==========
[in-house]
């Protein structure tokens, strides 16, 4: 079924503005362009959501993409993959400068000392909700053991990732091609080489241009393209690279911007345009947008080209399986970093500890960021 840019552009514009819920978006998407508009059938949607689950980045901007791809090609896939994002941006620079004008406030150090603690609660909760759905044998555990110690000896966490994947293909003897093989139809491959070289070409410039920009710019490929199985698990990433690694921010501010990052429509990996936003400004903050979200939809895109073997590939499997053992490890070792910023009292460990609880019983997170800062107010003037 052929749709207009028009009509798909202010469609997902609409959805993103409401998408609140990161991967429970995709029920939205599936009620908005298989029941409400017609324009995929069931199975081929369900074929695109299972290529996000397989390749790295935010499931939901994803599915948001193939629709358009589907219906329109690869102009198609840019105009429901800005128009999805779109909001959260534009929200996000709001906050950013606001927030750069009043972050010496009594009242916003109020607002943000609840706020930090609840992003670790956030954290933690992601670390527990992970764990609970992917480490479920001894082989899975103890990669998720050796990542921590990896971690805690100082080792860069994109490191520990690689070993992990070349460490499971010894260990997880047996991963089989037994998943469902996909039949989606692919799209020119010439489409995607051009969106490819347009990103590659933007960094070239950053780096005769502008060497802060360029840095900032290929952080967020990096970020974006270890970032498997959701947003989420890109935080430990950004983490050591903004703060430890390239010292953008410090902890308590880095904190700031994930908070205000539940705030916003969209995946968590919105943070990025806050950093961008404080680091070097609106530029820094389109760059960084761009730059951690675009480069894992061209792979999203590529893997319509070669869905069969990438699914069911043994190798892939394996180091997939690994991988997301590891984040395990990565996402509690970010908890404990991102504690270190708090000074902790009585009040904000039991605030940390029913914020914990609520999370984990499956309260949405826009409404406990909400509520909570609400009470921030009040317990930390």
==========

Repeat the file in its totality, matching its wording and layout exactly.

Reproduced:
[in-house]
């Protein structure tokens, strides 16, 4: 079924503005362009959501993409993959400068000392909700053991990732091609080489241009393209690279911007345009947008080209399986970093500890960021 840019552009514009819920978006998407508009059938949607689950980045901007791809090609896939994002941006620079004008406030150090603690609660909760759905044998555990110690000896966490994947293909003897093989139809491959070289070409410039920009710019490929199985698990990433690694921010501010990052429509990996936003400004903050979200939809895109073997590939499997053992490890070792910023009292460990609880019983997170800062107010003037 052929749709207009028009009509798909202010469609997902609409959805993103409401998408609140990161991967429970995709029920939205599936009620908005298989029941409400017609324009995929069931199975081929369900074929695109299972290529996000397989390749790295935010499931939901994803599915948001193939629709358009589907219906329109690869102009198609840019105009429901800005128009999805779109909001959260534009929200996000709001906050950013606001927030750069009043972050010496009594009242916003109020607002943000609840706020930090609840992003670790956030954290933690992601670390527990992970764990609970992917480490479920001894082989899975103890990669998720050796990542921590990896971690805690100082080792860069994109490191520990690689070993992990070349460490499971010894260990997880047996991963089989037994998943469902996909039949989606692919799209020119010439489409995607051009969106490819347009990103590659933007960094070239950053780096005769502008060497802060360029840095900032290929952080967020990096970020974006270890970032498997959701947003989420890109935080430990950004983490050591903004703060430890390239010292953008410090902890308590880095904190700031994930908070205000539940705030916003969209995946968590919105943070990025806050950093961008404080680091070097609106530029820094389109760059960084761009730059951690675009480069894992061209792979999203590529893997319509070669869905069969990438699914069911043994190798892939394996180091997939690994991988997301590891984040395990990565996402509690970010908890404990991102504690270190708090000074902790009585009040904000039991605030940390029913914020914990609520999370984990499956309260949405826009409404406990909400509520909570609400009470921030009040317990930390």